Browse

조선후기 여성의 呈訴活動

Cited 0 time in Web of Science Cited 0 time in Scopus
Authors
김경숙
Issue Date
2005-12
Publisher
서울대학교 규장각한국학연구원
Citation
한국문화, Vol.36, pp. 89-123
Abstract
In this article, the petition presentation by the females during the latter

half period of the Joseon dynasty is examined through age-old documents.

Results of the examination show that, due to the social environment of the

time which was dominated by the Neo-Confucian ideology and related

customs, there were not so many cases in which females presented petitions

and appeals, and the ratio between males and females varied considerably

among various social classes.

First, in filing an appeal(所志), females from the Scholar-official Houses

referred to themselves by first writing their husbands' ranks and

occupations, followed by the husbands' names, then the letter 'Cheo/妻',

then their own last names, and finally the letter ‘Shi/氏’. In essence, they

identified themselves in terms of their marital relationships with their

husbands. On the other hand, females from the lower social classes referred

to themselves by only writing their own last names and a title called 'Sosa/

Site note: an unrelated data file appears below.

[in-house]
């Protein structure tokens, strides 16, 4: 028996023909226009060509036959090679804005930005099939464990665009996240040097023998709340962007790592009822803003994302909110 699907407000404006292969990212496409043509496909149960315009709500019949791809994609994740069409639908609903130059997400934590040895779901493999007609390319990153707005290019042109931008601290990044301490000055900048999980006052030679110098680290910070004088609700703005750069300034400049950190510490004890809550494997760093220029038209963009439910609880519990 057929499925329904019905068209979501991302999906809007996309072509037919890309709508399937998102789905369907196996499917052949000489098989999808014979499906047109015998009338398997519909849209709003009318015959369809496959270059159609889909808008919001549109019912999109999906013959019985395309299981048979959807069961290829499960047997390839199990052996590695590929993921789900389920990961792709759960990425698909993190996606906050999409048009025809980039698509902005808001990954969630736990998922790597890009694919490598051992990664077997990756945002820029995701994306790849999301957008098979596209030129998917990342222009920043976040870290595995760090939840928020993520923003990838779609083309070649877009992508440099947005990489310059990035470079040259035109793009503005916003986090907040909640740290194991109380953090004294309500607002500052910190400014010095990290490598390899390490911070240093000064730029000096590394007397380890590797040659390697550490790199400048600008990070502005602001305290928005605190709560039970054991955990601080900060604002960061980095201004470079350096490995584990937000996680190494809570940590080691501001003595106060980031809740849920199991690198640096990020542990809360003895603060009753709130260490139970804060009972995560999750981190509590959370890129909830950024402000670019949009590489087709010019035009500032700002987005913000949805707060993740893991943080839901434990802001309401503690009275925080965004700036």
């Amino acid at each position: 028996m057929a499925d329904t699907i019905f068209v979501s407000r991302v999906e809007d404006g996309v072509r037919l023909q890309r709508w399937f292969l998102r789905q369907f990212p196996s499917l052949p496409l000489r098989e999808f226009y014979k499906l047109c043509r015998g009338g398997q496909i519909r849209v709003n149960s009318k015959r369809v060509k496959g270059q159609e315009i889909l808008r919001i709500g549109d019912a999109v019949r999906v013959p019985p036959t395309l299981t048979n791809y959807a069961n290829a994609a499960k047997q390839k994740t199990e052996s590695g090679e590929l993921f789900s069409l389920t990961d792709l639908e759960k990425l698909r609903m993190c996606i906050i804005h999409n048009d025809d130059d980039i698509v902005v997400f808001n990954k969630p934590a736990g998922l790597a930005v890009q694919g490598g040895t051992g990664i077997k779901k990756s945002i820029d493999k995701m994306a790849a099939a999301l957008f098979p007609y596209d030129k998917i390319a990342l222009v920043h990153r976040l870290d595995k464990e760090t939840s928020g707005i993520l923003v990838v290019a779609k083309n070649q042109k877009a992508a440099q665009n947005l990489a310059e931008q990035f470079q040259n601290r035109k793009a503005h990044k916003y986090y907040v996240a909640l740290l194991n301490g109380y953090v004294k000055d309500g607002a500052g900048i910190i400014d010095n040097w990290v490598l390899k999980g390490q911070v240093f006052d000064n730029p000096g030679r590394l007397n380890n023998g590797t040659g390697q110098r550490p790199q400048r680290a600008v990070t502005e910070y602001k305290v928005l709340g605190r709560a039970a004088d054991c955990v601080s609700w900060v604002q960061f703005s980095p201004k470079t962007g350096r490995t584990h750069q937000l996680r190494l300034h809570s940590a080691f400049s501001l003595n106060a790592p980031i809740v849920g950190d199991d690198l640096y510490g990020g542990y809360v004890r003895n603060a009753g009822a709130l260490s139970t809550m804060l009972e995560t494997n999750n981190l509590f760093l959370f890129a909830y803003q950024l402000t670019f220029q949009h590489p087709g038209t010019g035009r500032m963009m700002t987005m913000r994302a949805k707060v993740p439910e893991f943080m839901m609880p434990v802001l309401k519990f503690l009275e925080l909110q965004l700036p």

召史', presenting information directly regarding themselves.

In terms of ratio between social classes and the frequency of petition

presentations, females from the Scholar-official Houses seem like they were

considerably less encouraged to file an appeal or present a petition, and only

widows showed a relatively high percentage of petition presentation. On the

other hand, females from lower classes were highly active in presenting

petitions, and in many cases they either appealed for the welfare of their

husbands(who were in trouble) or for other reasons that not involved their

husbands.

The contents of the appeals and petitions also varied, depending on the

presenter's social status. Females from the Scholar-official Houses appealed

for matters involving establishing successors(立後) or for lawsuits involving

the Houses' burial mountains(山訟), which were deemed adequate in terms

of adhering to the Neo-Confucian order of the society. On the other hand,

females from lower classes appealed for matters that usually happened

everyday on a regular bases, such as matters involving taxation(賦稅,

lawsuits(訴訟), imprisonment(獄訟) and social customs(風俗).

The Joseon society in its latter half period was a society dominated by

Neo-Confucian philosophy, but the power and influence of that philosophy

varied due to differences among social classes. In order to account for such

various appearances of the philosophical and ideological influences, and

achieve understanding of the Joseon dynasty in its latter half period, we

shall examine the various aspects of the people's lives and all their social

status.
ISSN
1226-8356
Language
Korean
URI
http://hdl.handle.net/10371/66776
Files in This Item:
Appears in Collections:
Kyujanggak Institute for Korean Studies (규장각한국학연구원)Korean Culture (한국문화) Korean Culture (한국문화) vol.36 (2005)
  • mendeley

Items in S-Space are protected by copyright, with all rights reserved, unless otherwise indicated.

Browse